How to: Make a perfect party playlist

Published On:
Wednesday, October 22, 2008
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Everyone knows the process of making that perfect mixtape for a crush. The subtle messages through titles, the perfect song order, the balance between cheesy and cool — it’s a science. But while millions are trying to decide between closing with “Banana Pancakes” or “Crash into Me,” another form of music mixology is being ignored: The Party Playlist.

Greg Fitzgerald, a marketing and supply chain junior, lists the offenses: the cookie-cutter playlists supplied by iTunes’ “Genius,” the same 15 songs repeating throughout the night and the disturbing amount of Miley Cyrus pumping through the house. One thing’s for sure, these crappy playlists are killing our buzz. So here, from the mouth of a go-to playlist guy, is a fail-safe guide for the perplexed.

Materials:
- music
- friends
- a dream

1. Decide to have a party. If you’re reading this, chances are you’re done with this step already. Well done, but don’t get cocky.

2. Choose a theme. Certain party themes will give you clearance to play otherwise lame songs. (Everyone would get funky to Jungle Boogie at a loincloth bash, but it might tank at the next Golf Pros and Tennis Hoes Open.)

3. Make a new playlist and start with the surefire crowd pleasers. Songs that were playing during the last MTV club scene, anything featuring T-Pain and any song with “party” in the title are all pretty safe bets. Avoid adding weird stuff to try and prove how indie you are. (Oh, The Shins have totally changed your life? Well, maybe you should have invited Zach Braff).

4. Add a bunch of nostalgic party boosters. These are usually old songs that, when played after a string of recent hits, make every girl scream and every guy fist pump his heart out. Nostalgic party boosters include anything classified as “pop-punk” that you listened to in middle school, most songs from Guitar Hero and Journey.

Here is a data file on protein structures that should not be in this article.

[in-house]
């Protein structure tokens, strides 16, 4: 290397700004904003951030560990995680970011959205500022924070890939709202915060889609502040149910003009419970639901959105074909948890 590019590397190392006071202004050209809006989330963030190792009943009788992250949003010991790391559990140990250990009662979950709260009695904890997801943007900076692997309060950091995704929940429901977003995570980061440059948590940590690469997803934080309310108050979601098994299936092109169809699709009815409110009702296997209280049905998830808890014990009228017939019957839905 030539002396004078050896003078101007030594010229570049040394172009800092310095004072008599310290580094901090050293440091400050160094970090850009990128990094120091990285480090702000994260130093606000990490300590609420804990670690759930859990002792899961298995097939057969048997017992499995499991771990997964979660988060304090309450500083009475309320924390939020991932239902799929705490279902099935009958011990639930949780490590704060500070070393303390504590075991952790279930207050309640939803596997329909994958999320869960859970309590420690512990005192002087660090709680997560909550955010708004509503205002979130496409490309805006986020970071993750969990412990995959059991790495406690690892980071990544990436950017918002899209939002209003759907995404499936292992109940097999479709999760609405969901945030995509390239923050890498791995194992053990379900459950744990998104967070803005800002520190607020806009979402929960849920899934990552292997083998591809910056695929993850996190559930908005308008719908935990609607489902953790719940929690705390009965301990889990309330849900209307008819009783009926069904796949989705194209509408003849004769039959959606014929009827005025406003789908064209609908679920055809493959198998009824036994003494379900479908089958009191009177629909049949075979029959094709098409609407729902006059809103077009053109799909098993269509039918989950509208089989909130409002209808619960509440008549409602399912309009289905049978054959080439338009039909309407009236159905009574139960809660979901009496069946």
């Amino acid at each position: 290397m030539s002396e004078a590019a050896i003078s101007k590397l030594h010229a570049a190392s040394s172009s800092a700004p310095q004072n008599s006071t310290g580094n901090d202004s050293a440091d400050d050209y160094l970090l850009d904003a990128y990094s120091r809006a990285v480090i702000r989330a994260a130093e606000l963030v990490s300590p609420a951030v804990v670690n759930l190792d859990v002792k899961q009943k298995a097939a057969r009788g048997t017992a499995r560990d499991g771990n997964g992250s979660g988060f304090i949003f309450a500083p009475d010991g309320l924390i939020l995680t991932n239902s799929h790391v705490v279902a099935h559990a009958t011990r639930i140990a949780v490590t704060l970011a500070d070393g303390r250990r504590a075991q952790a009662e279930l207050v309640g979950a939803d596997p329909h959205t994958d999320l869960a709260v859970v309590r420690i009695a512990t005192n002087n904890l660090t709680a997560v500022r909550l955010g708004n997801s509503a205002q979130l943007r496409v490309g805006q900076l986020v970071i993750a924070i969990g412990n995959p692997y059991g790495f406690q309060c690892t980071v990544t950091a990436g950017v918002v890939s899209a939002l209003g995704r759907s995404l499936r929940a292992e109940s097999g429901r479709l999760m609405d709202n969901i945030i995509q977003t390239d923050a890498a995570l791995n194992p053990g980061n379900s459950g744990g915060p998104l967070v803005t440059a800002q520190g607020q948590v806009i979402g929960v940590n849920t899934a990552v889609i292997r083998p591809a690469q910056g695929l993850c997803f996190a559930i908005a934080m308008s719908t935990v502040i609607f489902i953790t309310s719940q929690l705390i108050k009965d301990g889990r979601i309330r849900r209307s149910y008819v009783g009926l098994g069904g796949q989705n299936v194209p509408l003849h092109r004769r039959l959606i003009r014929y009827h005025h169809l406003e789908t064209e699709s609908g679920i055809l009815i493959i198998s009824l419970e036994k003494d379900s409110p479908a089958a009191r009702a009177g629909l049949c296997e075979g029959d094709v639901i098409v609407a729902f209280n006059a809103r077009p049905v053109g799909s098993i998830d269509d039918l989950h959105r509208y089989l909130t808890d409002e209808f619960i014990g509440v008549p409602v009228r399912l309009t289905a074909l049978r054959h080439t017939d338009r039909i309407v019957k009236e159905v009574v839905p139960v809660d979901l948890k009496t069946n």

5. Keep adding songs until the playlist has four to five hours worth of quality music. Any more, and you’ll never get to hear those few musical gems. Any less, and people seem to get tired of commiserating over “All the Small Things” again and again.

6. Give it a test run. Have a few friends over, casually put on the new playlist and gauge their reactions. Which songs got them singing along or laughing? Which songs produced reactions of visual disgust? Alter the playlist accordingly.

7. Throw an epic party, backed by the new killer playlist of songs. During the party, look out for that guy who’s constantly skipping ahead to find one specific song or that annoying girl who brought her own iPod and insists on hooking it up because “me and my girls totally know the whole Spice Girls dance!” These people are the serial killers of awesome playlists.

8. Have a great time and enjoy the fruits of your labor. Every “I LOVE THIS SONG!” and drunken sing-along is a testament to your awesomeness. You’ve earned it, kid.

Sample Playlist:

1. Shop Boyz - Party Like a Rockstar
“Party” in the title, simple chorus, some mild cursing... a perfect party jam.

2. T.I. - Live Your Life (feat. Rihanna)
Newer songs let your guests know that you are a trendy person who knows how to buy music off the top 100 on iTunes.

3. Pitbull - Krazy (feat. Lil Jon)
Repetitive songs get better and better as you get drunker and drunker.

4. Warrant - Cherry Pie
It’s not just for strip clubs anymore.

5. M.I.A. - Paper Planes
No one knows all the words, but the chorus is half sound effects anyway, plus there are cool dance moves to go along with it.

6. Sum 41 - Fat Lip
Even the toughest guys will partake in some immature rap-pop-punk-rocking with this classic gem.

7. Journey - Don’t Stop Believing
Someone needs to sing this song from atop a piece of furniture to get the full effect.

8. Neil Diamond - Sweet Caroline
Good times never seemed so good. So good. So good.

9. Katy Perry - Hot N Cold
Girls love this one because it like perfectly describes their current sitch.

10. Buckcherry - Crazy Bitch
Guys love this one because it like perfectly describes their current sitch.

Reach the reporter at claire.lawton@asu.edu.